by Robin Comey
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My Kindergartener recently announced that he wants to become a teacher. He doesn’t seem to be able to wait until he graduates from elementary, middle and then high school and college to pursue his dream. So he has taken it upon himself to put everyone in our house on a yellow card/red card behavioral program. A program that seems to work well in school, holds every person accountable personally, but also makes each child accountable to their classmates.
In case of you haven’t heard from your child, it seems to work like this. Each classroom has a poster with cards with each child’s name on it. It also has yellow cards and red cards. My understanding is that if a teacher feels a child is doing something he shouldn’t be doing or misbehaving, he gets a first warning. If the same child needs a second warning than the teacher asks him to “flip his card” to a yellow card. The third warning a child receives in the same day, his card goes to a red card, at which point a parent could be called about his/her behavior. There is also a classroom reward program tied into it. If no child gets any card flipped for they day, they earn – say several marbles for the marble jar. Once the marble jar is filled, the classroom earns something special.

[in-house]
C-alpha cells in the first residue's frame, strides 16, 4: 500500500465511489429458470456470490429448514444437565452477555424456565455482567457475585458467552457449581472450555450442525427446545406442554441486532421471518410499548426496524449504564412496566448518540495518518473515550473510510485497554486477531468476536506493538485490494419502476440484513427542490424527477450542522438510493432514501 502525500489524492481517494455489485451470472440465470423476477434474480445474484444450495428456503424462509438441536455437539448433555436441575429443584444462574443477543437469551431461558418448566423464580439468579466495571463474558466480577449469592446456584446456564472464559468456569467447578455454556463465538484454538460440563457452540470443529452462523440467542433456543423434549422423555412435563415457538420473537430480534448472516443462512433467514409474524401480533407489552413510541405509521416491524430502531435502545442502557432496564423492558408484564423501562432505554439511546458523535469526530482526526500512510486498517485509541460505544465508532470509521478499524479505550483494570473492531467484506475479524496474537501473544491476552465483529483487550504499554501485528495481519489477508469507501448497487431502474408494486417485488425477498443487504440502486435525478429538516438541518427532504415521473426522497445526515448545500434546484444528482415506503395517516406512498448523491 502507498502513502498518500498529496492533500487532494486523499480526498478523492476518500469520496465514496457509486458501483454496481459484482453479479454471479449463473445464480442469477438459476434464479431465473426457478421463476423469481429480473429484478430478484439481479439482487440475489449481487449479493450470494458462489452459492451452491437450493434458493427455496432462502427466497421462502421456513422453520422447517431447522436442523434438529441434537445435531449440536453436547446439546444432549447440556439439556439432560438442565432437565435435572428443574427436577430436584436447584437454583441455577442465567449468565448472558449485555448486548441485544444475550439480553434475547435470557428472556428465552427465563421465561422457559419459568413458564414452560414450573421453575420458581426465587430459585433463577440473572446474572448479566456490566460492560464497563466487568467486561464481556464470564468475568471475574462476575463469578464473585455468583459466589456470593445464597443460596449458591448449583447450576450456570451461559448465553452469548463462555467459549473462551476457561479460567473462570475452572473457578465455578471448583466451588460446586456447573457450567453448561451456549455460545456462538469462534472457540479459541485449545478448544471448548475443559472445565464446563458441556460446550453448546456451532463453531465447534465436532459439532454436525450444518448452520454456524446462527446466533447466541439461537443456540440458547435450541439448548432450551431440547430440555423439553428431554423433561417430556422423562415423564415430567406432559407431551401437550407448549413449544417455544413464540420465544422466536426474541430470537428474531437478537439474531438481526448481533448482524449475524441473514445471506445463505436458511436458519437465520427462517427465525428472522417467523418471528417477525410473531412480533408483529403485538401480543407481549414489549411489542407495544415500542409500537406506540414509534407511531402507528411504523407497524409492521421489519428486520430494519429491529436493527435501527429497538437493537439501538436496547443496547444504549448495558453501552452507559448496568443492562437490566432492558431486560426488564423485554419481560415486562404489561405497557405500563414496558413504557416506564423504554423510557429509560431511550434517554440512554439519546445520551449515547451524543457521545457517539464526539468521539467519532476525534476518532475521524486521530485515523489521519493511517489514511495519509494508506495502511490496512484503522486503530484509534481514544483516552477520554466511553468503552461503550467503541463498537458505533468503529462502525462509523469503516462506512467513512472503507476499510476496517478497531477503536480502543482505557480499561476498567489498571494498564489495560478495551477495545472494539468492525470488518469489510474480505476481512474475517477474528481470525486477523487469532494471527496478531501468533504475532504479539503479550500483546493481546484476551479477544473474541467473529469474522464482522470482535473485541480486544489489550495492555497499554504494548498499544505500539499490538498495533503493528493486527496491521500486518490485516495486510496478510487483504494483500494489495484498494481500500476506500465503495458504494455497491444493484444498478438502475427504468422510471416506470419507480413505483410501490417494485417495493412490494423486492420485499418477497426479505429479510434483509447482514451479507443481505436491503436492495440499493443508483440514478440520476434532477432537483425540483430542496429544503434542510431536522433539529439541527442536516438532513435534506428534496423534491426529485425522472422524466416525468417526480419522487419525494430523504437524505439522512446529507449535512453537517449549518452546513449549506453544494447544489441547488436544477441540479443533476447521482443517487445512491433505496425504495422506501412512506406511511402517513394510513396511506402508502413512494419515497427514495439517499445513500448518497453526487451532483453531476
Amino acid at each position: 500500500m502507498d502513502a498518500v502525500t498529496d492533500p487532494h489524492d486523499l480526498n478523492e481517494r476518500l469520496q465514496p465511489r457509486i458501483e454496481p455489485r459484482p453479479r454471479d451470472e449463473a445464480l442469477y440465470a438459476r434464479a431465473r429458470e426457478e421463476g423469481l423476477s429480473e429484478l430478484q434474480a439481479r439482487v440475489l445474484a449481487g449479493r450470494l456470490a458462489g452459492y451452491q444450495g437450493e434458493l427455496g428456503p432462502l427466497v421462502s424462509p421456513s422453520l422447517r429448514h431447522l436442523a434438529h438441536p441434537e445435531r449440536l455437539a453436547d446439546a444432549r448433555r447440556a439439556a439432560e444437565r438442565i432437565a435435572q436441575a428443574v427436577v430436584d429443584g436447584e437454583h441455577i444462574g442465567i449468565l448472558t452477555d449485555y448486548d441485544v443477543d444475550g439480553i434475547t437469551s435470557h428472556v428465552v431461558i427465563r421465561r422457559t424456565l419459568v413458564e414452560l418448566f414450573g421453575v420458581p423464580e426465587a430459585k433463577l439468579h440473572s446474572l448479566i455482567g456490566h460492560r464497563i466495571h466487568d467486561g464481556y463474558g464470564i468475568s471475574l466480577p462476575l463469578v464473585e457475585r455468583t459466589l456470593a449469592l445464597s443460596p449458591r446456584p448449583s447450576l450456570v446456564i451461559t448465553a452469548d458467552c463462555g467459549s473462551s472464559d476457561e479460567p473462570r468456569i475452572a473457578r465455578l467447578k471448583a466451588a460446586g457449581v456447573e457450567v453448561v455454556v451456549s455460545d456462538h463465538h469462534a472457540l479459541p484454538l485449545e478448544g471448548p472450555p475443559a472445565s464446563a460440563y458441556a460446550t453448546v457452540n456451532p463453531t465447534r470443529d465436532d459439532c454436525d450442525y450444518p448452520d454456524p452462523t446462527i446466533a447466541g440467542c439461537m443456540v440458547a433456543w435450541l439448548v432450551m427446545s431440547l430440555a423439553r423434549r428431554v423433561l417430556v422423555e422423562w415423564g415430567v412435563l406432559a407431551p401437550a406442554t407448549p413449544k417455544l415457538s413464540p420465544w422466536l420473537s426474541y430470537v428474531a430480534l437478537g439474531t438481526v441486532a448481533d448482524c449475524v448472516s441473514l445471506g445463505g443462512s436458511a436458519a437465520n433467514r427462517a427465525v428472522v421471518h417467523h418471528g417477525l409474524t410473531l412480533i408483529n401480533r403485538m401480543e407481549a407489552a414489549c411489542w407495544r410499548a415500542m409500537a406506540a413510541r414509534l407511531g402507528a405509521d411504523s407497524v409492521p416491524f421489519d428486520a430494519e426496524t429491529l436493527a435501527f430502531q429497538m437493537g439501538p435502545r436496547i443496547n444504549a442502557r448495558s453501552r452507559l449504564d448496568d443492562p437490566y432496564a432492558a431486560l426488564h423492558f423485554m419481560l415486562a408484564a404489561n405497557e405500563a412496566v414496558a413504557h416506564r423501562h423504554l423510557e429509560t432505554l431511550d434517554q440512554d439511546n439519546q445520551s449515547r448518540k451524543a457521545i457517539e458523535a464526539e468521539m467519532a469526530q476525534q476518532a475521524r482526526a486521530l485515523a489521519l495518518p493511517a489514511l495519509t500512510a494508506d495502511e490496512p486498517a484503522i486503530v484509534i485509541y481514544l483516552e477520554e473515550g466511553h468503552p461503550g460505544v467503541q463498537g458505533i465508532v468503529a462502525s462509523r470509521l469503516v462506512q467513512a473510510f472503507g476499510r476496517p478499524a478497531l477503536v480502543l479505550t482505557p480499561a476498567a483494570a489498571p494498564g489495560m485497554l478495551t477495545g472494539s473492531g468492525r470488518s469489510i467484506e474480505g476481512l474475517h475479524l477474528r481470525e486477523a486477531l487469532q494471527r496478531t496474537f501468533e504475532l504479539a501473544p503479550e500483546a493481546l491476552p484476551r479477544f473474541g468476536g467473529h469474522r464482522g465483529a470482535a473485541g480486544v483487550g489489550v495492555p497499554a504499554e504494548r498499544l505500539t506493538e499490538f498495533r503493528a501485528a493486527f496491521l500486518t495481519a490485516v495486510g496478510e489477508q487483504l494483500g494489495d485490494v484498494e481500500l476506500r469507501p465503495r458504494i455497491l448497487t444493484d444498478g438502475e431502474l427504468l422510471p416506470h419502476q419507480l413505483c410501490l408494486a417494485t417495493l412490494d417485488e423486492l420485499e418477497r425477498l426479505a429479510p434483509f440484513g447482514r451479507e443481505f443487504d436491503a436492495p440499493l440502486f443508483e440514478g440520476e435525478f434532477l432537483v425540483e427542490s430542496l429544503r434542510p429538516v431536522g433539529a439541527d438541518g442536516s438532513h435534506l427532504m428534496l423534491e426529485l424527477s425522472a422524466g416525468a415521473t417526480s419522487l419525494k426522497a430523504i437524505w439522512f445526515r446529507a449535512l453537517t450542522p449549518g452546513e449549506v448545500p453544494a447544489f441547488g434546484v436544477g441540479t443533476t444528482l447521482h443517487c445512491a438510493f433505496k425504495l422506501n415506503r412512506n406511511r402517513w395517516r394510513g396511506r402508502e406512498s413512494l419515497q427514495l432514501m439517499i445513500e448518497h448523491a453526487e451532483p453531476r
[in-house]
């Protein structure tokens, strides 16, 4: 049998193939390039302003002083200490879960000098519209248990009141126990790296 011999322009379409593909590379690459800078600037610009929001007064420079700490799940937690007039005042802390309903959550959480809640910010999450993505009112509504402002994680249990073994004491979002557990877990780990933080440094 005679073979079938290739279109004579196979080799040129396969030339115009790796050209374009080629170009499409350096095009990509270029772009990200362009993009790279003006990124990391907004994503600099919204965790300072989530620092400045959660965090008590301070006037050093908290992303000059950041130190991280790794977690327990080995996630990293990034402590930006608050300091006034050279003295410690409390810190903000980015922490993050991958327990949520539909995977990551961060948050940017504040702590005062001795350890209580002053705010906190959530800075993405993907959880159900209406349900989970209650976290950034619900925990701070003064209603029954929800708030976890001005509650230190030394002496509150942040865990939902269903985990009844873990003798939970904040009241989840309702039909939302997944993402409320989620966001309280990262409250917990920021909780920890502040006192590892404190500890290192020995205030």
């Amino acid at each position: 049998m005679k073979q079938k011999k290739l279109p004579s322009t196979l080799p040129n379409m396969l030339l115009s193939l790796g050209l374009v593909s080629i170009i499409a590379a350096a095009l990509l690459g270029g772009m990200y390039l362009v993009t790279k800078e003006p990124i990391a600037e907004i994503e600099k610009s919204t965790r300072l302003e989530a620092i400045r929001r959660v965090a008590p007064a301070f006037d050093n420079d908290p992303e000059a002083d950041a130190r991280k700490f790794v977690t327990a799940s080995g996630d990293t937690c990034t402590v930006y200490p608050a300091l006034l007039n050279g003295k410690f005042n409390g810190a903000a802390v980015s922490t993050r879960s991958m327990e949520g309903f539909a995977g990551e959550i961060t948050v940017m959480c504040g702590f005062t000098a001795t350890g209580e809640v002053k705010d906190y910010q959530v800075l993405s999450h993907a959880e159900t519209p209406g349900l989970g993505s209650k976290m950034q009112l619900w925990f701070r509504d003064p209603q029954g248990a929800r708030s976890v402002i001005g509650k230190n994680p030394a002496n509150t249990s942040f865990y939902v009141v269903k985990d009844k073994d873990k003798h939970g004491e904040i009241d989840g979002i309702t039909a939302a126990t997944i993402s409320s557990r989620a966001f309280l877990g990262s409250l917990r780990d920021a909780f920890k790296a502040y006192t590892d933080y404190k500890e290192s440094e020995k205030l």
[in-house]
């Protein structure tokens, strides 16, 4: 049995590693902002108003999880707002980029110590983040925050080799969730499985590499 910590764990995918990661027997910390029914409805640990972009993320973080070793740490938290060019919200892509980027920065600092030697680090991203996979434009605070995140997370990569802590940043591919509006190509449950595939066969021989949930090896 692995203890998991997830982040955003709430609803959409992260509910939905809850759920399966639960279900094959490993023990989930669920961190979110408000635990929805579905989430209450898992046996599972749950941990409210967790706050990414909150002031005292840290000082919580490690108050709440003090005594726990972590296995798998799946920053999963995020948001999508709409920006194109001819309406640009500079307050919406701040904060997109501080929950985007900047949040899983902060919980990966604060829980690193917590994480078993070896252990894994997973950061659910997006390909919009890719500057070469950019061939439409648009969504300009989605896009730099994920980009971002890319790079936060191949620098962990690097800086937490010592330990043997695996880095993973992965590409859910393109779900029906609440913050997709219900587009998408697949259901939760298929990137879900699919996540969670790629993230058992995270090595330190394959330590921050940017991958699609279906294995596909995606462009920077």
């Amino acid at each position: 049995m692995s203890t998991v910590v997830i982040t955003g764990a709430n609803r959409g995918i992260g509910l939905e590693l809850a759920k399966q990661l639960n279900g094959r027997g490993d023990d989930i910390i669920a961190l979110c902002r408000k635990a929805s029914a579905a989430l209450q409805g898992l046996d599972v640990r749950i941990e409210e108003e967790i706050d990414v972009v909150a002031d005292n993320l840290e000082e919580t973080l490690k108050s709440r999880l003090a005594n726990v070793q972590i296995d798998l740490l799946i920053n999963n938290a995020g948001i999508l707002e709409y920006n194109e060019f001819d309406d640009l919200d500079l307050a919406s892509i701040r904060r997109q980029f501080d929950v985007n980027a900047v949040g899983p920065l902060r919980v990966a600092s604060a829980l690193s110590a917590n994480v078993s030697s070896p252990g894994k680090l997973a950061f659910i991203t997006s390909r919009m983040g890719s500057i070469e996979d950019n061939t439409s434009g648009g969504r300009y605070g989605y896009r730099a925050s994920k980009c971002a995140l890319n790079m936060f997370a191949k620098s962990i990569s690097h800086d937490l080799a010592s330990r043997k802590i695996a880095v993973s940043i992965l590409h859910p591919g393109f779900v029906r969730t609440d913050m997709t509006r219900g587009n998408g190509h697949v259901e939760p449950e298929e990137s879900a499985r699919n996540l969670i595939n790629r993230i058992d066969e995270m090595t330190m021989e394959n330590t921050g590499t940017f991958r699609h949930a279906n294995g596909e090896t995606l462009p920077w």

So back to my aspiring teacher. He has taken to holding everyone accountable in our house by making every member of our family into one of his students. He has cleverly turned the tables on us all.
As you can see, Mommy has a red card and so does his sister. Mommy told him he had to get dressed, twice, hence the red card. His sister evidently lied, though I can not confirm nor deny that. I am concerned that this is not working out especially in my favor. After all, he was the one who had to be asked twice, so HE should have received the red card. It quickly became clear that I am not the parent or teacher here, he is, and I can’t win.
However, he did tell me that when he gets home from school he will clear the cards and start over. I suspect I’m going to be in a heap of trouble. He already told me he was going to call Nana and tell her of my bad behavior.